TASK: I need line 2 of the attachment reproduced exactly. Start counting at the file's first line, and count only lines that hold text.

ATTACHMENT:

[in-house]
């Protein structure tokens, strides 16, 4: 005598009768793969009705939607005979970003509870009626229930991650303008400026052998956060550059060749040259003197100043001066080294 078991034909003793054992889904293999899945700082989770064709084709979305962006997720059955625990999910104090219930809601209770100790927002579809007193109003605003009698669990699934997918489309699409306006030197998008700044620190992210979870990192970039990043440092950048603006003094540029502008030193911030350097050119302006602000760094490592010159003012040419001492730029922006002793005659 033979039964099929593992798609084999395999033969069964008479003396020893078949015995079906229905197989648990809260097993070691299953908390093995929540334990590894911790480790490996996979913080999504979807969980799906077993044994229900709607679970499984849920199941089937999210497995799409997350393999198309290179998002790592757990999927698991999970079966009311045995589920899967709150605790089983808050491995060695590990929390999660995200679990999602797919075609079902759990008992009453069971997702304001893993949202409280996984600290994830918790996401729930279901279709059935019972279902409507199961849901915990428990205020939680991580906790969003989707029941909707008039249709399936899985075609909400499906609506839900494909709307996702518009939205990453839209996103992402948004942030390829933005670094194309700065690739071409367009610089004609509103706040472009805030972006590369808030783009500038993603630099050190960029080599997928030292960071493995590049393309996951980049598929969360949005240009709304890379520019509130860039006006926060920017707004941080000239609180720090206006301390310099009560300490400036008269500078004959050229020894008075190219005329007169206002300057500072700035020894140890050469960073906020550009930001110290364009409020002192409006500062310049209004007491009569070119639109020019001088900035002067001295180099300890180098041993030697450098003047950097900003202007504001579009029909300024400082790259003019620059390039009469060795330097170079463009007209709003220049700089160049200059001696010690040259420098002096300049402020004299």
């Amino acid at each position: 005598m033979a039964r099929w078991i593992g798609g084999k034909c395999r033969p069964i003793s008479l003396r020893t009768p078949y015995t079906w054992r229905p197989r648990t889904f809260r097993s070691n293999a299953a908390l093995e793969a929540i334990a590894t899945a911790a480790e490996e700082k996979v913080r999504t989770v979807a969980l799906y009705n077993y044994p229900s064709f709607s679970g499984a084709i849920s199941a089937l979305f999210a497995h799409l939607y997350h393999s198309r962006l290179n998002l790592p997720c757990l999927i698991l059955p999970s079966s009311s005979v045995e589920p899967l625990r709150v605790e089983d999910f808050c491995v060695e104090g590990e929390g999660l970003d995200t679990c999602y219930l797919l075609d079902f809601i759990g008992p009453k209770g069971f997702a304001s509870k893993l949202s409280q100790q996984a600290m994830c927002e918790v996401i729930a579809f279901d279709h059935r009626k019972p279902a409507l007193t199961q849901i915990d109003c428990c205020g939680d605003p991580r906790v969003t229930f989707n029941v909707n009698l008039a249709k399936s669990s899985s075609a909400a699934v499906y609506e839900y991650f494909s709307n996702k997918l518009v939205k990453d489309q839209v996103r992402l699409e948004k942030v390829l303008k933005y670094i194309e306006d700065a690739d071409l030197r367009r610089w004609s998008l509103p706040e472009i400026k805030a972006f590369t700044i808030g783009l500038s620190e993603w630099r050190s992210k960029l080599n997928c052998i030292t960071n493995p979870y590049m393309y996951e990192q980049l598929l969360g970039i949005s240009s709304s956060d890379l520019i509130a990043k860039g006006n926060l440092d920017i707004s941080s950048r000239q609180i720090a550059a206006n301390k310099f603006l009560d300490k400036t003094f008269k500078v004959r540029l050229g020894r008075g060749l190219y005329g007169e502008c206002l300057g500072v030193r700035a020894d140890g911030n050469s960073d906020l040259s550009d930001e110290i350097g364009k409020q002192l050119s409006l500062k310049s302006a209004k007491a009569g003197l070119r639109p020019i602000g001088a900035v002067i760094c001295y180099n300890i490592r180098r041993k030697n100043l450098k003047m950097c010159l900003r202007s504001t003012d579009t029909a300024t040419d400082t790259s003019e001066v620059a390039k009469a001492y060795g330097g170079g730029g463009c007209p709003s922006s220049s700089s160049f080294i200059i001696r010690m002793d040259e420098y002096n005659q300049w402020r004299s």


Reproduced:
């Protein structure tokens, strides 16, 4: 005598009768793969009705939607005979970003509870009626229930991650303008400026052998956060550059060749040259003197100043001066080294 078991034909003793054992889904293999899945700082989770064709084709979305962006997720059955625990999910104090219930809601209770100790927002579809007193109003605003009698669990699934997918489309699409306006030197998008700044620190992210979870990192970039990043440092950048603006003094540029502008030193911030350097050119302006602000760094490592010159003012040419001492730029922006002793005659 033979039964099929593992798609084999395999033969069964008479003396020893078949015995079906229905197989648990809260097993070691299953908390093995929540334990590894911790480790490996996979913080999504979807969980799906077993044994229900709607679970499984849920199941089937999210497995799409997350393999198309290179998002790592757990999927698991999970079966009311045995589920899967709150605790089983808050491995060695590990929390999660995200679990999602797919075609079902759990008992009453069971997702304001893993949202409280996984600290994830918790996401729930279901279709059935019972279902409507199961849901915990428990205020939680991580906790969003989707029941909707008039249709399936899985075609909400499906609506839900494909709307996702518009939205990453839209996103992402948004942030390829933005670094194309700065690739071409367009610089004609509103706040472009805030972006590369808030783009500038993603630099050190960029080599997928030292960071493995590049393309996951980049598929969360949005240009709304890379520019509130860039006006926060920017707004941080000239609180720090206006301390310099009560300490400036008269500078004959050229020894008075190219005329007169206002300057500072700035020894140890050469960073906020550009930001110290364009409020002192409006500062310049209004007491009569070119639109020019001088900035002067001295180099300890180098041993030697450098003047950097900003202007504001579009029909300024400082790259003019620059390039009469060795330097170079463009007209709003220049700089160049200059001696010690040259420098002096300049402020004299």